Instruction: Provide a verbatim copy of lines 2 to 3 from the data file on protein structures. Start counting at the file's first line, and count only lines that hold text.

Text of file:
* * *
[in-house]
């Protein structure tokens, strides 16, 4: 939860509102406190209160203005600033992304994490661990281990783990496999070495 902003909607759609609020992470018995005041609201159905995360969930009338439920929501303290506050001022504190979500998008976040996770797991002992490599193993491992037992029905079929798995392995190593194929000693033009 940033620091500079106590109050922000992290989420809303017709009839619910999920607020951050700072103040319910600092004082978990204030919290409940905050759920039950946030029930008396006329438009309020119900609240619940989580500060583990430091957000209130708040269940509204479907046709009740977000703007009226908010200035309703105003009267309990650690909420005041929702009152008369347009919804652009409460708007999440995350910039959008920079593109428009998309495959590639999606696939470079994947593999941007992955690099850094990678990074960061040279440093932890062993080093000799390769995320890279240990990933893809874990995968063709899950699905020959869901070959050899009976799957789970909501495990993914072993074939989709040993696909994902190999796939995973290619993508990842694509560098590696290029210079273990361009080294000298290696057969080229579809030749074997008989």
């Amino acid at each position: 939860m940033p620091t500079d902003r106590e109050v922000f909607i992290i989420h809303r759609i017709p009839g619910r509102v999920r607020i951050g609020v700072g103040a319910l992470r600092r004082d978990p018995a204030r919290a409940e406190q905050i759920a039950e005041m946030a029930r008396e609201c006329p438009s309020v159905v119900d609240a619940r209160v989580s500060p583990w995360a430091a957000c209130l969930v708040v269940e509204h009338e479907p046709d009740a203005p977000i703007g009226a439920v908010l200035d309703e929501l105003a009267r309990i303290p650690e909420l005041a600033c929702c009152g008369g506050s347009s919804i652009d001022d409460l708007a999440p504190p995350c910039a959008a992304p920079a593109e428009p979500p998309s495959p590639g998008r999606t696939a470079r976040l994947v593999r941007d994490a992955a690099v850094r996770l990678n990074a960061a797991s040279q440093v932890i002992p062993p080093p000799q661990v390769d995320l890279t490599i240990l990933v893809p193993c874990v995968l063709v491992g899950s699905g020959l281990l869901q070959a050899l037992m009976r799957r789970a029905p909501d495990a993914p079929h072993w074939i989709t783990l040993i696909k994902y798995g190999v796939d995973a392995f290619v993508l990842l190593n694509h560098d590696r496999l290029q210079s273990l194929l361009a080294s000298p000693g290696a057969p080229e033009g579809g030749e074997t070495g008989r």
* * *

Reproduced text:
């Protein structure tokens, strides 16, 4: 939860509102406190209160203005600033992304994490661990281990783990496999070495 902003909607759609609020992470018995005041609201159905995360969930009338439920929501303290506050001022504190979500998008976040996770797991002992490599193993491992037992029905079929798995392995190593194929000693033009 940033620091500079106590109050922000992290989420809303017709009839619910999920607020951050700072103040319910600092004082978990204030919290409940905050759920039950946030029930008396006329438009309020119900609240619940989580500060583990430091957000209130708040269940509204479907046709009740977000703007009226908010200035309703105003009267309990650690909420005041929702009152008369347009919804652009409460708007999440995350910039959008920079593109428009998309495959590639999606696939470079994947593999941007992955690099850094990678990074960061040279440093932890062993080093000799390769995320890279240990990933893809874990995968063709899950699905020959869901070959050899009976799957789970909501495990993914072993074939989709040993696909994902190999796939995973290619993508990842694509560098590696290029210079273990361009080294000298290696057969080229579809030749074997008989």
């Amino acid at each position: 939860m940033p620091t500079d902003r106590e109050v922000f909607i992290i989420h809303r759609i017709p009839g619910r509102v999920r607020i951050g609020v700072g103040a319910l992470r600092r004082d978990p018995a204030r919290a409940e406190q905050i759920a039950e005041m946030a029930r008396e609201c006329p438009s309020v159905v119900d609240a619940r209160v989580s500060p583990w995360a430091a957000c209130l969930v708040v269940e509204h009338e479907p046709d009740a203005p977000i703007g009226a439920v908010l200035d309703e929501l105003a009267r309990i303290p650690e909420l005041a600033c929702c009152g008369g506050s347009s919804i652009d001022d409460l708007a999440p504190p995350c910039a959008a992304p920079a593109e428009p979500p998309s495959p590639g998008r999606t696939a470079r976040l994947v593999r941007d994490a992955a690099v850094r996770l990678n990074a960061a797991s040279q440093v932890i002992p062993p080093p000799q661990v390769d995320l890279t490599i240990l990933v893809p193993c874990v995968l063709v491992g899950s699905g020959l281990l869901q070959a050899l037992m009976r799957r789970a029905p909501d495990a993914p079929h072993w074939i989709t783990l040993i696909k994902y798995g190999v796939d995973a392995f290619v993508l990842l190593n694509h560098d590696r496999l290029q210079s273990l194929l361009a080294s000298p000693g290696a057969p080229e033009g579809g030749e074997t070495g008989r």